The advantages of using the herb Sage have been well-known in much of the Mediterranean and Asia, though awareness to these have been slowly creeping in America and the rest of the world.
Sage is an herb that is most commonly used as an infusion, extract, tincture, poultice and spice. The oil from sage can be used as a carminative or a stimulant.
Sage Tea can be made simply by pouring 1 pint of boiling water on to 1 oz. of the dried herb, the dose being from a wineglassful to half a teacupful. The result is a pleasant drink, cooling in fevers, and also a cleanser and purifier of the blood. Half an ounce of fresh Sage leaves, 1 oz. of sugar, the juice of 1 lemon, or ¼ oz. of grated rind, are infused in a quart of boiling water and strained off after half an hour.
Medicinally, sage tea has traditionally been used for inflammations of the mouth, throat and tonsils, as its volatile oils soothe the mucous membranes.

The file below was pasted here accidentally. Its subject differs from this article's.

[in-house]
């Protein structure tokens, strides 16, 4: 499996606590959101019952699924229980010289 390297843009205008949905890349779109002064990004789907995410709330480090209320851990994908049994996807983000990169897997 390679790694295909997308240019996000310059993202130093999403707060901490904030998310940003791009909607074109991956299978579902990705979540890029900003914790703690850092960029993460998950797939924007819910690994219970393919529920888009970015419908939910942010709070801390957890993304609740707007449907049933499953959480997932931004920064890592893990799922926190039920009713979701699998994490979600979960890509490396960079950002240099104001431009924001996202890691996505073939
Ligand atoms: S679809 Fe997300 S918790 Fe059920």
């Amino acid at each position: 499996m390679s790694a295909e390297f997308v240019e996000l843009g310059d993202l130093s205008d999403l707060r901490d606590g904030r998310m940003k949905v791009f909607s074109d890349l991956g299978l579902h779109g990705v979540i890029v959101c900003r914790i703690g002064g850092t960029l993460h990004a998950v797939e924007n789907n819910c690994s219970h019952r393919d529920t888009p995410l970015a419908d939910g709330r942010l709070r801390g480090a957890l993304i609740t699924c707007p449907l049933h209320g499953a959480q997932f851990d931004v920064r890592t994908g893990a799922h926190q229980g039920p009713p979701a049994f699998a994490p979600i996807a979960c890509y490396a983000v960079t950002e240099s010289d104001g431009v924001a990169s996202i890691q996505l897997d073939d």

The infusion made strong, without the lemons and sugar, can also be used as a lotion for ulcers and to heal raw abrasions of the skin. It has also been popularly used as an application to the scalp, to darken the hair.
The fresh leaves, rubbed on the teeth, will cleanse them and strengthen the gums. Sage is a common ingredient in tooth-powders.
Among some benefits believed to be derived from Sage include the following:
- Used as a remedy in the delirium of fevers and in the nervous excitement frequently accompanying brain and nervous diseases.
- Considered a stimulant tonic in debility of the stomach and nervous system and weakness of digestion generally.
- Known as a useful medicine in typhoid fever.
- Appears to be an active agent in fighting liver and kidney troubles.
- Thought to combat hemorrhage from the lungs or stomach.
- Often used to fight colds, sore throat and quinsy and measles.
- Claimed to be helpful against pains in the joints, lethargy and palsy.
- Useful as a medication for sore throat, mouth sores and mouth ulcers.
- Believed to help keep excessive perspiration in check.